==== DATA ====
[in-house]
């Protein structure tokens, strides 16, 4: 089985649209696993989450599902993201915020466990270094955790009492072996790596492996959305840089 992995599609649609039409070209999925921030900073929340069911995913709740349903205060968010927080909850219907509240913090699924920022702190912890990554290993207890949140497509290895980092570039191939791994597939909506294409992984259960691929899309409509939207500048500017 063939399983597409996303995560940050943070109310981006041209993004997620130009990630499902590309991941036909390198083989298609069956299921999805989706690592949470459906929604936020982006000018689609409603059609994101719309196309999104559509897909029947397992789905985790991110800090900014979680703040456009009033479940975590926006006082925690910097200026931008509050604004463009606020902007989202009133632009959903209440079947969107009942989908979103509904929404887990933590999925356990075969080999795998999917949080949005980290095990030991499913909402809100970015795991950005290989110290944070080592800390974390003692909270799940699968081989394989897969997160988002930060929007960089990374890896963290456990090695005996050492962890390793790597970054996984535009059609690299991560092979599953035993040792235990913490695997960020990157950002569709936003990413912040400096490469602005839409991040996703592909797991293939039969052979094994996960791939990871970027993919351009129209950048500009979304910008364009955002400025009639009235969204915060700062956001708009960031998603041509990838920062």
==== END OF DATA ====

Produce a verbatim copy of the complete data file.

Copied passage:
[in-house]
């Protein structure tokens, strides 16, 4: 089985649209696993989450599902993201915020466990270094955790009492072996790596492996959305840089 992995599609649609039409070209999925921030900073929340069911995913709740349903205060968010927080909850219907509240913090699924920022702190912890990554290993207890949140497509290895980092570039191939791994597939909506294409992984259960691929899309409509939207500048500017 063939399983597409996303995560940050943070109310981006041209993004997620130009990630499902590309991941036909390198083989298609069956299921999805989706690592949470459906929604936020982006000018689609409603059609994101719309196309999104559509897909029947397992789905985790991110800090900014979680703040456009009033479940975590926006006082925690910097200026931008509050604004463009606020902007989202009133632009959903209440079947969107009942989908979103509904929404887990933590999925356990075969080999795998999917949080949005980290095990030991499913909402809100970015795991950005290989110290944070080592800390974390003692909270799940699968081989394989897969997160988002930060929007960089990374890896963290456990090695005996050492962890390793790597970054996984535009059609690299991560092979599953035993040792235990913490695997960020990157950002569709936003990413912040400096490469602005839409991040996703592909797991293939039969052979094994996960791939990871970027993919351009129209950048500009979304910008364009955002400025009639009235969204915060700062956001708009960031998603041509990838920062």